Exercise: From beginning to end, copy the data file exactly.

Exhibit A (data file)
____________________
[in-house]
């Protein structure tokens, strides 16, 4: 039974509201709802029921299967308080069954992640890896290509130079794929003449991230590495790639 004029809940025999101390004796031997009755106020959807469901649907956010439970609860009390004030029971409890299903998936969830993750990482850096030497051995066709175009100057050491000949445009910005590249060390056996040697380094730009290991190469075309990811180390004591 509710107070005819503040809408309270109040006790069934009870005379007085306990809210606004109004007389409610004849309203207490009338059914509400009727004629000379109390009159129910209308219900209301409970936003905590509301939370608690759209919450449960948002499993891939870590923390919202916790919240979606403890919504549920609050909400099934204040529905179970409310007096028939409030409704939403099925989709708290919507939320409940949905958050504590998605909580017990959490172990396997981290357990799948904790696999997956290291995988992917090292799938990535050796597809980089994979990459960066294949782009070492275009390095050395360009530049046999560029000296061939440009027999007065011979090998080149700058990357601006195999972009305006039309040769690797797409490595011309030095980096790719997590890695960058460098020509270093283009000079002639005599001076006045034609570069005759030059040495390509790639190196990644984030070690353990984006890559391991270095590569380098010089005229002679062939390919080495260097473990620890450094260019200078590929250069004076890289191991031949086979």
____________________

[in-house]
């Protein structure tokens, strides 16, 4: 039974509201709802029921299967308080069954992640890896290509130079794929003449991230590495790639 004029809940025999101390004796031997009755106020959807469901649907956010439970609860009390004030029971409890299903998936969830993750990482850096030497051995066709175009100057050491000949445009910005590249060390056996040697380094730009290991190469075309990811180390004591 509710107070005819503040809408309270109040006790069934009870005379007085306990809210606004109004007389409610004849309203207490009338059914509400009727004629000379109390009159129910209308219900209301409970936003905590509301939370608690759209919450449960948002499993891939870590923390919202916790919240979606403890919504549920609050909400099934204040529905179970409310007096028939409030409704939403099925989709708290919507939320409940949905958050504590998605909580017990959490172990396997981290357990799948904790696999997956290291995988992917090292799938990535050796597809980089994979990459960066294949782009070492275009390095050395360009530049046999560029000296061939440009027999007065011979090998080149700058990357601006195999972009305006039309040769690797797409490595011309030095980096790719997590890695960058460098020509270093283009000079002639005599001076006045034609570069005759030059040495390509790639190196990644984030070690353990984006890559391991270095590569380098010089005229002679062939390919080495260097473990620890450094260019200078590929250069004076890289191991031949086979």